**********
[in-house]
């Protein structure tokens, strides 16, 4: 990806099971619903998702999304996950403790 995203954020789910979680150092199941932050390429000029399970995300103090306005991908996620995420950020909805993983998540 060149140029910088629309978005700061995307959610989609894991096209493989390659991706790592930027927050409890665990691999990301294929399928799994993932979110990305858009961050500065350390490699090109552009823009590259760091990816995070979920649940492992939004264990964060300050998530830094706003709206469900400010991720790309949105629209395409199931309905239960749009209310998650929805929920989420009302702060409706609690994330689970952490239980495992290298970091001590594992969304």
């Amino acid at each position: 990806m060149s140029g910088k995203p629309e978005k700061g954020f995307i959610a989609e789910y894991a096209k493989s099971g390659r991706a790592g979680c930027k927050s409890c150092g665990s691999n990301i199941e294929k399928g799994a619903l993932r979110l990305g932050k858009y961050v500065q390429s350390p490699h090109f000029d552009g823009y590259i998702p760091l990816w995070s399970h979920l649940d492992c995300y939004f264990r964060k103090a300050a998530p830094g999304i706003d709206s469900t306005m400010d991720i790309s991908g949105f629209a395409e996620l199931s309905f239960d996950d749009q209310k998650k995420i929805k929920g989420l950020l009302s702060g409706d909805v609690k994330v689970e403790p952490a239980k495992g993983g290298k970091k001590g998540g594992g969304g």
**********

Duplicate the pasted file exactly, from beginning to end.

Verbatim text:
[in-house]
């Protein structure tokens, strides 16, 4: 990806099971619903998702999304996950403790 995203954020789910979680150092199941932050390429000029399970995300103090306005991908996620995420950020909805993983998540 060149140029910088629309978005700061995307959610989609894991096209493989390659991706790592930027927050409890665990691999990301294929399928799994993932979110990305858009961050500065350390490699090109552009823009590259760091990816995070979920649940492992939004264990964060300050998530830094706003709206469900400010991720790309949105629209395409199931309905239960749009209310998650929805929920989420009302702060409706609690994330689970952490239980495992290298970091001590594992969304």
């Amino acid at each position: 990806m060149s140029g910088k995203p629309e978005k700061g954020f995307i959610a989609e789910y894991a096209k493989s099971g390659r991706a790592g979680c930027k927050s409890c150092g665990s691999n990301i199941e294929k399928g799994a619903l993932r979110l990305g932050k858009y961050v500065q390429s350390p490699h090109f000029d552009g823009y590259i998702p760091l990816w995070s399970h979920l649940d492992c995300y939004f264990r964060k103090a300050a998530p830094g999304i706003d709206s469900t306005m400010d991720i790309s991908g949105f629209a395409e996620l199931s309905f239960d996950d749009q209310k998650k995420i929805k929920g989420l950020l009302s702060g409706d909805v609690k994330v689970e403790p952490a239980k495992g993983g290298k970091k001590g998540g594992g969304g």